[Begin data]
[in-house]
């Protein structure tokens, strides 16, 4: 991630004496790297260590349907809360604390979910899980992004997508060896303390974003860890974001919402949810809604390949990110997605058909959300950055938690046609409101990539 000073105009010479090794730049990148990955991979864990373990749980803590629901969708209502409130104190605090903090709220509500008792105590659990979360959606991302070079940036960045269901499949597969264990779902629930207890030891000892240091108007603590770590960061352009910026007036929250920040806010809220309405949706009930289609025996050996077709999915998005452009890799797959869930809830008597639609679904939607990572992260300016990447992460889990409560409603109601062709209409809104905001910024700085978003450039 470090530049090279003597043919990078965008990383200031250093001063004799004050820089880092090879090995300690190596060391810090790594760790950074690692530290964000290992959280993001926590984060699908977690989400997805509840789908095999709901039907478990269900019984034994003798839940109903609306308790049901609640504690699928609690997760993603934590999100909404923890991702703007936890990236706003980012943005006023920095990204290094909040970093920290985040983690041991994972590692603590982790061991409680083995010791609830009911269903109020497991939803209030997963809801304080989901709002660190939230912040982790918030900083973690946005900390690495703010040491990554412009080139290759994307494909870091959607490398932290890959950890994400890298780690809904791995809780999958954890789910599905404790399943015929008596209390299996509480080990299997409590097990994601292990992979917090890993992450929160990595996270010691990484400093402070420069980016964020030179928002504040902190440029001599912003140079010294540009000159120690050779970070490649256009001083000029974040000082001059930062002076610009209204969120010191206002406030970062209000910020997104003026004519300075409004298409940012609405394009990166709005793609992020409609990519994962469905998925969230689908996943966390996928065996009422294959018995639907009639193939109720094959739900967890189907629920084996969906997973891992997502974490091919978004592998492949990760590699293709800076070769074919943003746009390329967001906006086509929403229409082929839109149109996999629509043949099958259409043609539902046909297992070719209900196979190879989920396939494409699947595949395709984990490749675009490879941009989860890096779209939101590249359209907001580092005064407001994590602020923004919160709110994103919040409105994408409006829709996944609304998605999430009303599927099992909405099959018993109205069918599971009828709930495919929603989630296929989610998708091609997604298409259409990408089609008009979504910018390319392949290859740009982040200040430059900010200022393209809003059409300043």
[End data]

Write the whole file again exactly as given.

[in-house]
């Protein structure tokens, strides 16, 4: 991630004496790297260590349907809360604390979910899980992004997508060896303390974003860890974001919402949810809604390949990110997605058909959300950055938690046609409101990539 000073105009010479090794730049990148990955991979864990373990749980803590629901969708209502409130104190605090903090709220509500008792105590659990979360959606991302070079940036960045269901499949597969264990779902629930207890030891000892240091108007603590770590960061352009910026007036929250920040806010809220309405949706009930289609025996050996077709999915998005452009890799797959869930809830008597639609679904939607990572992260300016990447992460889990409560409603109601062709209409809104905001910024700085978003450039 470090530049090279003597043919990078965008990383200031250093001063004799004050820089880092090879090995300690190596060391810090790594760790950074690692530290964000290992959280993001926590984060699908977690989400997805509840789908095999709901039907478990269900019984034994003798839940109903609306308790049901609640504690699928609690997760993603934590999100909404923890991702703007936890990236706003980012943005006023920095990204290094909040970093920290985040983690041991994972590692603590982790061991409680083995010791609830009911269903109020497991939803209030997963809801304080989901709002660190939230912040982790918030900083973690946005900390690495703010040491990554412009080139290759994307494909870091959607490398932290890959950890994400890298780690809904791995809780999958954890789910599905404790399943015929008596209390299996509480080990299997409590097990994601292990992979917090890993992450929160990595996270010691990484400093402070420069980016964020030179928002504040902190440029001599912003140079010294540009000159120690050779970070490649256009001083000029974040000082001059930062002076610009209204969120010191206002406030970062209000910020997104003026004519300075409004298409940012609405394009990166709005793609992020409609990519994962469905998925969230689908996943966390996928065996009422294959018995639907009639193939109720094959739900967890189907629920084996969906997973891992997502974490091919978004592998492949990760590699293709800076070769074919943003746009390329967001906006086509929403229409082929839109149109996999629509043949099958259409043609539902046909297992070719209900196979190879989920396939494409699947595949395709984990490749675009490879941009989860890096779209939101590249359209907001580092005064407001994590602020923004919160709110994103919040409105994408409006829709996944609304998605999430009303599927099992909405099959018993109205069918599971009828709930495919929603989630296929989610998708091609997604298409259409990408089609008009979504910018390319392949290859740009982040200040430059900010200022393209809003059409300043």